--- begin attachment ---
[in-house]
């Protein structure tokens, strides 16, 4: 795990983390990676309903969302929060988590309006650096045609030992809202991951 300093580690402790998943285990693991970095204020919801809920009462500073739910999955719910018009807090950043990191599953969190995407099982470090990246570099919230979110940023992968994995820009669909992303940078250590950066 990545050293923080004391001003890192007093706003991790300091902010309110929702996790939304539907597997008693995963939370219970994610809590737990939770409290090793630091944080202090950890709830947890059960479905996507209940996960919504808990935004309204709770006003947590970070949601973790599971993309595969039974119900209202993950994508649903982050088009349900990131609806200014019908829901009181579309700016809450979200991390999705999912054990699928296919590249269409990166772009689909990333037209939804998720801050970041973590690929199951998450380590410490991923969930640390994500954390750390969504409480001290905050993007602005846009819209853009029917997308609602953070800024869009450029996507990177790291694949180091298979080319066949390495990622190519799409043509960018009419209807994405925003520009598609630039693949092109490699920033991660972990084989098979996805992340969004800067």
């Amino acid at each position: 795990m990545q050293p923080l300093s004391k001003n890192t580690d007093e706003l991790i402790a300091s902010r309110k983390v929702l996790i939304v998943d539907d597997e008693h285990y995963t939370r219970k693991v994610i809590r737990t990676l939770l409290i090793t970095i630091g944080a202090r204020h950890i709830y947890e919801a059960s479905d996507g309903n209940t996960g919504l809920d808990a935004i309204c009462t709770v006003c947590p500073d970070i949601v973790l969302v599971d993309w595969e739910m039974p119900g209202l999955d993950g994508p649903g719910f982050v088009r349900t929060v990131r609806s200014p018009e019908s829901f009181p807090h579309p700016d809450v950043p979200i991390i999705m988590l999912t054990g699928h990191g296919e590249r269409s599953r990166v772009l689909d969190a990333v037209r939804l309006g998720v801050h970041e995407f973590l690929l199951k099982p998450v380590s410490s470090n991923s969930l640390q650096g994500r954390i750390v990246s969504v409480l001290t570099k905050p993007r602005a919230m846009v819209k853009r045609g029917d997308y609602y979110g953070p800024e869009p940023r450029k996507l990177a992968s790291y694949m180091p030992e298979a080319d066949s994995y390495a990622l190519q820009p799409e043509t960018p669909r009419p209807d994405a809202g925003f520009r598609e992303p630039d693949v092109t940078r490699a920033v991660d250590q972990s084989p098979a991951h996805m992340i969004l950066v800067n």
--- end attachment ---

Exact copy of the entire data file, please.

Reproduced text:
[in-house]
């Protein structure tokens, strides 16, 4: 795990983390990676309903969302929060988590309006650096045609030992809202991951 300093580690402790998943285990693991970095204020919801809920009462500073739910999955719910018009807090950043990191599953969190995407099982470090990246570099919230979110940023992968994995820009669909992303940078250590950066 990545050293923080004391001003890192007093706003991790300091902010309110929702996790939304539907597997008693995963939370219970994610809590737990939770409290090793630091944080202090950890709830947890059960479905996507209940996960919504808990935004309204709770006003947590970070949601973790599971993309595969039974119900209202993950994508649903982050088009349900990131609806200014019908829901009181579309700016809450979200991390999705999912054990699928296919590249269409990166772009689909990333037209939804998720801050970041973590690929199951998450380590410490991923969930640390994500954390750390969504409480001290905050993007602005846009819209853009029917997308609602953070800024869009450029996507990177790291694949180091298979080319066949390495990622190519799409043509960018009419209807994405925003520009598609630039693949092109490699920033991660972990084989098979996805992340969004800067």
């Amino acid at each position: 795990m990545q050293p923080l300093s004391k001003n890192t580690d007093e706003l991790i402790a300091s902010r309110k983390v929702l996790i939304v998943d539907d597997e008693h285990y995963t939370r219970k693991v994610i809590r737990t990676l939770l409290i090793t970095i630091g944080a202090r204020h950890i709830y947890e919801a059960s479905d996507g309903n209940t996960g919504l809920d808990a935004i309204c009462t709770v006003c947590p500073d970070i949601v973790l969302v599971d993309w595969e739910m039974p119900g209202l999955d993950g994508p649903g719910f982050v088009r349900t929060v990131r609806s200014p018009e019908s829901f009181p807090h579309p700016d809450v950043p979200i991390i999705m988590l999912t054990g699928h990191g296919e590249r269409s599953r990166v772009l689909d969190a990333v037209r939804l309006g998720v801050h970041e995407f973590l690929l199951k099982p998450v380590s410490s470090n991923s969930l640390q650096g994500r954390i750390v990246s969504v409480l001290t570099k905050p993007r602005a919230m846009v819209k853009r045609g029917d997308y609602y979110g953070p800024e869009p940023r450029k996507l990177a992968s790291y694949m180091p030992e298979a080319d066949s994995y390495a990622l190519q820009p799409e043509t960018p669909r009419p209807d994405a809202g925003f520009r598609e992303p630039d693949v092109t940078r490699a920033v991660d250590q972990s084989p098979a991951h996805m992340i969004l950066v800067n």